- To prevent neural tube birth defects
Studies have shown a significant decrease in risk of some types of birth defects with increased dietary folate.
For Healthcare Professionals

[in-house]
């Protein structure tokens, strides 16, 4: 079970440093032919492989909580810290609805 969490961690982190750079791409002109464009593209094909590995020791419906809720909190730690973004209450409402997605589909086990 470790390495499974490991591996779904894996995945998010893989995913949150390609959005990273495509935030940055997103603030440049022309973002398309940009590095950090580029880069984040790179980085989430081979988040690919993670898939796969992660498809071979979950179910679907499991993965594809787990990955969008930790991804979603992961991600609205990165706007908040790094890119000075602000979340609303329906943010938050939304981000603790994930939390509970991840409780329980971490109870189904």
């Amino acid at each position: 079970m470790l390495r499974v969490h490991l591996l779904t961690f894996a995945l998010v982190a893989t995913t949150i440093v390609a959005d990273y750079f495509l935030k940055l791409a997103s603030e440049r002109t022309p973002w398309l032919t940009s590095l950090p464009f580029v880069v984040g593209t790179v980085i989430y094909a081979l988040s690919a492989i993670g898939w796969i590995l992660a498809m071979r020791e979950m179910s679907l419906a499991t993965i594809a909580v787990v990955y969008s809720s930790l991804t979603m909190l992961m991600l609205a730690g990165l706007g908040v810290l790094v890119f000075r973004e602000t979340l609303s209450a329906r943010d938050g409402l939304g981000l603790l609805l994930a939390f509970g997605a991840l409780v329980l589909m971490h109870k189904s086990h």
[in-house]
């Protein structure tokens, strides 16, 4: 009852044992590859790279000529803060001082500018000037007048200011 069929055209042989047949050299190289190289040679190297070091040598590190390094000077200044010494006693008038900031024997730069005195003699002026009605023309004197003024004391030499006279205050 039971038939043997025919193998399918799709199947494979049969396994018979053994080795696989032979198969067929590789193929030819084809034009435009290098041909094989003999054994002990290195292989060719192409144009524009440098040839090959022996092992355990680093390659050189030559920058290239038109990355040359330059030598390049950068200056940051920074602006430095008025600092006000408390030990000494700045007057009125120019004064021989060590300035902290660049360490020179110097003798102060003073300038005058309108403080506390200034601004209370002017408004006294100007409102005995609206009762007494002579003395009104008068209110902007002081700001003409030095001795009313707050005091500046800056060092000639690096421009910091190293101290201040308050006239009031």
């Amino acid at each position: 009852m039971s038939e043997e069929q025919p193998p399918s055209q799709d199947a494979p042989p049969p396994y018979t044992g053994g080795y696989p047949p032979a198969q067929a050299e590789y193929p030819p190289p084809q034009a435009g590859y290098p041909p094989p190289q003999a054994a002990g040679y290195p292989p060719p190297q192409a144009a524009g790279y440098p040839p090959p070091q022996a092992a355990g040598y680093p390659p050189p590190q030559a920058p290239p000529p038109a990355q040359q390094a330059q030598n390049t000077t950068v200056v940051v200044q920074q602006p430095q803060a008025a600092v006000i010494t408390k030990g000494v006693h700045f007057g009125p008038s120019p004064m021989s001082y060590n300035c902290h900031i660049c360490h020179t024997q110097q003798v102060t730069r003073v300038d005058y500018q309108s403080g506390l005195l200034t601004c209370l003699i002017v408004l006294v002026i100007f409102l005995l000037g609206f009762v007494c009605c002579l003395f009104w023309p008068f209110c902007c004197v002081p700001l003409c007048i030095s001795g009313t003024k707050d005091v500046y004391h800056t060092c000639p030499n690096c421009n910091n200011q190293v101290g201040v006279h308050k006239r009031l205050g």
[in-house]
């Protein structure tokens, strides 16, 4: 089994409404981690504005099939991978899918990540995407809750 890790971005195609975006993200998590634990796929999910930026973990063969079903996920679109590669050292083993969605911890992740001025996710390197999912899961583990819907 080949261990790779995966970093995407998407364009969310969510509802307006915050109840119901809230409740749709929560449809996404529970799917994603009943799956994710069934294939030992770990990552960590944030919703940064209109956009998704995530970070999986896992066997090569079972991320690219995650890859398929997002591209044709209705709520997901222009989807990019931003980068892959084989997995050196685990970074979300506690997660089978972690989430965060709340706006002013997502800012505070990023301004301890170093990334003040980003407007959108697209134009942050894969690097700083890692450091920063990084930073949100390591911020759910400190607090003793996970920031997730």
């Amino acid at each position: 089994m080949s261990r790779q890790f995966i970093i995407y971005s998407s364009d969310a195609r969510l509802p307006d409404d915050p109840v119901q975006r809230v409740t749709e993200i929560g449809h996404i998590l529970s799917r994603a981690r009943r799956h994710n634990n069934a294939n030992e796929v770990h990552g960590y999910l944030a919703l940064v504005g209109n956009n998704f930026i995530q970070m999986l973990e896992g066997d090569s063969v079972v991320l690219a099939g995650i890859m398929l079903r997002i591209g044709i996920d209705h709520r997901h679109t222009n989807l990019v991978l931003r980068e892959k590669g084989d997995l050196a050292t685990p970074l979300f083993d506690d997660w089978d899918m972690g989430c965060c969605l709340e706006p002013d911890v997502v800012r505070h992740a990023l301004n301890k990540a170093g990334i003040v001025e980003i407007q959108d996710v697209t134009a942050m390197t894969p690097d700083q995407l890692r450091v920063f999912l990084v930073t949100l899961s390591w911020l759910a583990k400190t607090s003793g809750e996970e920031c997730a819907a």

Folate is an essential member of the vitamin B complex family that is naturally present in grains, green leafy vegetables, and liver. Folic acid and the L-methylfolate (5-MTHF) derivative are synthetic supplemental forms that have higher bioavailability (1). Folate is important in cell growth and division and involved in the methylation process and DNA synthesis. Inadequate intake can cause deficiency leading to megaloblastic anemia. Folate is essential during pregnancy, with supplementation shown to reduce risks of neural tube birth defects (10) and medulloblastoma in offspring (11). A study among South American populations suggests the protective effect against neural tube defects may be greater in female than male infants (65). In high doses (5 mg/day), it reduced homocysteine levels at time of delivery and may lessen pregnancy complications (43). Supplementation may also benefit women with polycystic ovary syndrome (PCOS) (42), and high folate intake reduced chromosomal aberrations in sperm of healthy men (12). But supplements taken beyond the first trimester did not prevent pre-eclampsia in women at high risk for this disorder (72).